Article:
India’s state of Assam holds nearly three-quarters of the world’s greater one-horned rhinos. Sadly, the species has been driven from many of the areas where it used to be common. Its full recovery depends not only on protecting the species where it has managed to survive but also reintroducing them to places from which they’ve disappeared.

The Indian Rhino Vision 2020 (IRV2020) program is drawing to a close with the translocation of two rhinos earlier in 2020 to Manas National Park in Assam, India. A final translocation of two additional rhinos was to take place during the spring, but has been postponed as India has restricted travel in response to mitigating the global COVID-19 pandemic in the country.

Over the course of 15 years, there have been both successes and failures. Perhaps the biggest success is the perseverance and dedication to making improvements over the course of the program.

Wild-to-wild translocations were an essential part of IRV2020 – moving rhinos from densely populated parks like Kaziranga NP, to ones in need of more rhinos, like Manas NP.

The goal of IRV2020 was to increase the rhino population in Assam to 3,000 by establishing populations in new areas. Rhinos are now found in four Protected Areas in Assam: Pabitora Wildlife Reserve, Rajiv Gandhi Orang National Park, Kaziranga National Park, and Manas National Park.

IRV2020 was established in 2005 when IRF Program Director Dr. Tom Foose and Randy Rieches (San Diego Zoo Global) met with leaders from the World Wildlife Fund (WWF), including Drs. Tariq Aziz, Christy Williams, and Chandra Prasad Gurung, the Bodo Territorial Council, and representatives of the Government of Assam to develop a long-term strategy for greater one-horned rhino management in India’s State of Assam.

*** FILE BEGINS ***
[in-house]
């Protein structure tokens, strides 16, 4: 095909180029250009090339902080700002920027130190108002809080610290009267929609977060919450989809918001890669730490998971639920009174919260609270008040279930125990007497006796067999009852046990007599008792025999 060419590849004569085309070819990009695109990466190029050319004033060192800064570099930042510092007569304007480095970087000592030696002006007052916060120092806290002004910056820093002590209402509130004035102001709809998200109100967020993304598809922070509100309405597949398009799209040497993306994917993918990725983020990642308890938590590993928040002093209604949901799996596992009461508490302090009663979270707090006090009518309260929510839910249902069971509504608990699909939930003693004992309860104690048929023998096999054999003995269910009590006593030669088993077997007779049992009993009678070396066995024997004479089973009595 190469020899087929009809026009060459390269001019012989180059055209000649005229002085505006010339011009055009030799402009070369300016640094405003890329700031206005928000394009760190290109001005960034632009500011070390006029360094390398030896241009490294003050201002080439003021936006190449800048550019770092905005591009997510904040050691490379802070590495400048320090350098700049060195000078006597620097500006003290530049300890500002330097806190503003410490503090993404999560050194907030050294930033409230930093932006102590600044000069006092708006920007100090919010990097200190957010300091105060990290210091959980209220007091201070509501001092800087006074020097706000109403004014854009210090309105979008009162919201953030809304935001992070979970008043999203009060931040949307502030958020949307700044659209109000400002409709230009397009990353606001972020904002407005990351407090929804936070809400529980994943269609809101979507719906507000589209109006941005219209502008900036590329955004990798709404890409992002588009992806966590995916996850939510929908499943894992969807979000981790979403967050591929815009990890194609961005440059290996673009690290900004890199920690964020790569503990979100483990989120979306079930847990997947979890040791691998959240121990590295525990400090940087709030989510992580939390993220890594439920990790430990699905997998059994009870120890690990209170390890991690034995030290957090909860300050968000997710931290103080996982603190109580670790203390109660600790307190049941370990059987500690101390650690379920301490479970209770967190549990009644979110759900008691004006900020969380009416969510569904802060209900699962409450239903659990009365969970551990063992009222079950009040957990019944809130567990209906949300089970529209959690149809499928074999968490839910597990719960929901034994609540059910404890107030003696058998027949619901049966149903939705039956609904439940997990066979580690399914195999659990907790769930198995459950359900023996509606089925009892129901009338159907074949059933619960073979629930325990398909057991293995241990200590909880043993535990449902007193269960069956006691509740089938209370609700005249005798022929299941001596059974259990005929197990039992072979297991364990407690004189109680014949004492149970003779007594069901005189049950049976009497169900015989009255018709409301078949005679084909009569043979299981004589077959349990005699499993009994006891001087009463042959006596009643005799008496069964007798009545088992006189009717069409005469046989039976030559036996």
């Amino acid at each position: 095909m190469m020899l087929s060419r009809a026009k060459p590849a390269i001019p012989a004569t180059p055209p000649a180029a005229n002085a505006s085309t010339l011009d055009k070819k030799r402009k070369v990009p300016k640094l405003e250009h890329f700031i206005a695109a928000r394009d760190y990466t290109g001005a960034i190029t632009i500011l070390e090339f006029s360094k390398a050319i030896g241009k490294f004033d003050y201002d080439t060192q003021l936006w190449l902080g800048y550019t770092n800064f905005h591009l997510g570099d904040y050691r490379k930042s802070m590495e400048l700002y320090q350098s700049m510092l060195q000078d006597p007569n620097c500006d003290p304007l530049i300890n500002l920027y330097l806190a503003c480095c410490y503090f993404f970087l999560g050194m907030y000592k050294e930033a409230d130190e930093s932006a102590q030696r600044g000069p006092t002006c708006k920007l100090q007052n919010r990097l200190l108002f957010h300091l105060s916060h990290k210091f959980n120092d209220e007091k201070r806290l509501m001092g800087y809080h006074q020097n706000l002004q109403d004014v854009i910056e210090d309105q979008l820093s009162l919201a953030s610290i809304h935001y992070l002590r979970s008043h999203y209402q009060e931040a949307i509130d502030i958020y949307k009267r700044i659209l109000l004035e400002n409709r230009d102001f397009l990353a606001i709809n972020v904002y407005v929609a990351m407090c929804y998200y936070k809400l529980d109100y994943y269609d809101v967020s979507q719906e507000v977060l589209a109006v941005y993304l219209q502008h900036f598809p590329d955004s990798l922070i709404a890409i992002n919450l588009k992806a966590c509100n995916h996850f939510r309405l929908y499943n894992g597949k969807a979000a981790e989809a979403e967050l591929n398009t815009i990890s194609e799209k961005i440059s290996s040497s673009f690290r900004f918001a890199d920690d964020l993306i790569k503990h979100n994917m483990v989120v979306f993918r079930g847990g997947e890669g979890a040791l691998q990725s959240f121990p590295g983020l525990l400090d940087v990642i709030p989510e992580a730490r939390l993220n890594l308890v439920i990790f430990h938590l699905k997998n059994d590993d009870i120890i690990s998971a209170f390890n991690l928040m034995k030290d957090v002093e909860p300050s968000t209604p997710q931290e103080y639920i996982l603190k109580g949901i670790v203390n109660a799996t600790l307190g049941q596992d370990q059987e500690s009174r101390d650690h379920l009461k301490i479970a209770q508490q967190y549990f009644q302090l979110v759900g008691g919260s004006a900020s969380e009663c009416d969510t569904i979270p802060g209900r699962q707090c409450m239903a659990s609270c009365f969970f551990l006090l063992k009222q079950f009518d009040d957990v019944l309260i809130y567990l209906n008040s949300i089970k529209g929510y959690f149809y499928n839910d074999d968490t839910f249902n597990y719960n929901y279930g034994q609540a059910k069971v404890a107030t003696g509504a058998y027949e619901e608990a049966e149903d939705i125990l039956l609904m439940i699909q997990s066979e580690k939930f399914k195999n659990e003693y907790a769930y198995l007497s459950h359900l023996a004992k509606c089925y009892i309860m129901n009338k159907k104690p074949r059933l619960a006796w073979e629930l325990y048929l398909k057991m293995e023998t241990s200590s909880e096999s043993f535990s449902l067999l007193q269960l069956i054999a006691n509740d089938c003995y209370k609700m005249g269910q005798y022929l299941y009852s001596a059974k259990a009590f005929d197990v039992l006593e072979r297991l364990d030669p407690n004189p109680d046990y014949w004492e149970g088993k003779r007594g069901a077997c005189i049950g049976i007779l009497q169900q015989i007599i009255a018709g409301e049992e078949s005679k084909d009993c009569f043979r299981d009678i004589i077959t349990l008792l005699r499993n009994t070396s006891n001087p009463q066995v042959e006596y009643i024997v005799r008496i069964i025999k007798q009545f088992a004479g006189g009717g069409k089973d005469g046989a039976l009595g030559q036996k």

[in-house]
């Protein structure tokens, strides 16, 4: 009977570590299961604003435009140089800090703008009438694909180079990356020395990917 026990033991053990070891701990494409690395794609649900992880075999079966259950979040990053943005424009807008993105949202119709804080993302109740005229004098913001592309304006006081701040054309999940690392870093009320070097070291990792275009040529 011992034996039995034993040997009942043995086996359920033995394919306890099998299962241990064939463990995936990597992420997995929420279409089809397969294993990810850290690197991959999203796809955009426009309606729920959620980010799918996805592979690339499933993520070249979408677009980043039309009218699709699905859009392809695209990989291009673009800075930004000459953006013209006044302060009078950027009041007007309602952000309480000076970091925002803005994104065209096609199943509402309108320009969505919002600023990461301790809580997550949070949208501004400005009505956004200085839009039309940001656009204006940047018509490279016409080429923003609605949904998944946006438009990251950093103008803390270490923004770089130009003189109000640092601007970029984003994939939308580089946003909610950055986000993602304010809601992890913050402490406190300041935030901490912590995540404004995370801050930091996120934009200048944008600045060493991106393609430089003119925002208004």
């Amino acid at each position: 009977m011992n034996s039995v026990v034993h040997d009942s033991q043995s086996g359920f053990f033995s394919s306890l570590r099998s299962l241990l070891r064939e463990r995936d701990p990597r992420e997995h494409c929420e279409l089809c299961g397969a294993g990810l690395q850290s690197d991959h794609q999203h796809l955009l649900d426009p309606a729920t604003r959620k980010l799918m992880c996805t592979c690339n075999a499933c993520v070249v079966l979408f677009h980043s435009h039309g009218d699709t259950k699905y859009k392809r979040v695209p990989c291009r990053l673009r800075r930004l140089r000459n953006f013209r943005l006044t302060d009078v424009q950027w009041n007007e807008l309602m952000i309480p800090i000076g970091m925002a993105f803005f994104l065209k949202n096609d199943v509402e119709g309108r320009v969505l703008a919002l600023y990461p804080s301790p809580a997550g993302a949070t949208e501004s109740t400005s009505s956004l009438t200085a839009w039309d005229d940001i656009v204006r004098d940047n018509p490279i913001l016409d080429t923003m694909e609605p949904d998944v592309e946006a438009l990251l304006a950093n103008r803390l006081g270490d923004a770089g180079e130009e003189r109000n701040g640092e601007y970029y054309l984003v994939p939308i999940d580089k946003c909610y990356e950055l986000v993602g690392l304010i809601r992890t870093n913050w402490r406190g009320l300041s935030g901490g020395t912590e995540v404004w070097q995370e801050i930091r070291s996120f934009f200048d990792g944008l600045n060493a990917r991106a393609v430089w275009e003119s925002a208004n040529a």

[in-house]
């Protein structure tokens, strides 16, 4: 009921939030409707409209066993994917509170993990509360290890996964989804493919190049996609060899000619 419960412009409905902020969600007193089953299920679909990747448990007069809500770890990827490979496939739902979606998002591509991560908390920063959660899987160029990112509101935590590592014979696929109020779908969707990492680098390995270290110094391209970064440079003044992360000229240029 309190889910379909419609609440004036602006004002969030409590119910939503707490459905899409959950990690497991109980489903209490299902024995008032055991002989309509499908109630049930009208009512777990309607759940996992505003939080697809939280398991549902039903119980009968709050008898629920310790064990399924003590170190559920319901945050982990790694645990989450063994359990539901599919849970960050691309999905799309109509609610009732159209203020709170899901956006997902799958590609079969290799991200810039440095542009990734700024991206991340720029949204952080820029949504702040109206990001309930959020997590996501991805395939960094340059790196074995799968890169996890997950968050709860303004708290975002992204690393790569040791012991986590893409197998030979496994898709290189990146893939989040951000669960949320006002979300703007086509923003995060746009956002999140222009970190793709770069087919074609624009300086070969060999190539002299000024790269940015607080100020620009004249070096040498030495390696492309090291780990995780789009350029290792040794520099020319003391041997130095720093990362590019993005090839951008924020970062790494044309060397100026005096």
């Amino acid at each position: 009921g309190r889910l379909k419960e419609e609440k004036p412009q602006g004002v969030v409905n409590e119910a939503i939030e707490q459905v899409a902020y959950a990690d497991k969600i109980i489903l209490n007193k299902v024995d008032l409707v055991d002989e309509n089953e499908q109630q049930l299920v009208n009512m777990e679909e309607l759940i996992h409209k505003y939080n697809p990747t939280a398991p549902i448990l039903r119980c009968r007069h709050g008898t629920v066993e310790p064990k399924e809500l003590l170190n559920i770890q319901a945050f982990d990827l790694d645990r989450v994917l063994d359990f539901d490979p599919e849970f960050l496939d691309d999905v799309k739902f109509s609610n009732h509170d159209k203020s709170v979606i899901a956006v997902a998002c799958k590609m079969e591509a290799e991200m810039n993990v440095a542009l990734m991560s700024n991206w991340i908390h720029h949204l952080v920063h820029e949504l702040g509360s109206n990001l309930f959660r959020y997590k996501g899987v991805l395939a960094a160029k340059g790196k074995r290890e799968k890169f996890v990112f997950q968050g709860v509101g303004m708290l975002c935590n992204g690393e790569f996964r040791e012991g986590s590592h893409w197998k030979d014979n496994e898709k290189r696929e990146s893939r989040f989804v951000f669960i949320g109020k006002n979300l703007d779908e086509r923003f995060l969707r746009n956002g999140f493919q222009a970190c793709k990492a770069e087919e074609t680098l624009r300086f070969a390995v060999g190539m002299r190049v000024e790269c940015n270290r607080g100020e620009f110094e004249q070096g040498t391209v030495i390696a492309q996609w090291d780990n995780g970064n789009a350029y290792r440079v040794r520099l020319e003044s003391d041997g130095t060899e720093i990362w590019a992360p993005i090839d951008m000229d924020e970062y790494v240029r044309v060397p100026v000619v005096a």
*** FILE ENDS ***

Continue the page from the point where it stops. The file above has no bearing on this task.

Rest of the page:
An initial population of 18 was established in Manas. Challenges have included instability due to socio-political unrest in the vicinity of the park. Translocations were paused many times to ensure the safety of both the rhinos and people. 2012 saw the first loss of a rhino to poaching. Births in subsequent years were offset by poaching. The IRV2020 partners perform regular monitoring and security assessments and make improvements based on recommendations by both local and worldwide experts.

IRV2020 partners have witnessed continuous improvement in protection and enforcement over the course of the program. 2018 and 2019 saw significant decreases in poaching, the results of forestry, local and national government officials coordinating efforts to combat wildlife crime across Assam.

In 2017, the program marked a significant success – a third generation in Manas. The female offspring of Ganga, a female rhino that arrived in Manas in 2007, gave birth to her own calf, a male. With the latest translocation and several births, the Manas population has grown to 42 rhinos.

It takes a lot of planning and preparation and a large team to ensure a translocation goes as smoothly as possible. Great job and congratulations to all the translocation teams!

The work of IRV2020 has often been difficult and not all of the original goals have been met. There have been several starts and stops along the way. What has been most important is there was and remains a long term commitment dedicated to the not just the survival of this species which once numbered around 100 and now is more than 3,600, but that greater one-horned rhinos will thrive for many generations to come.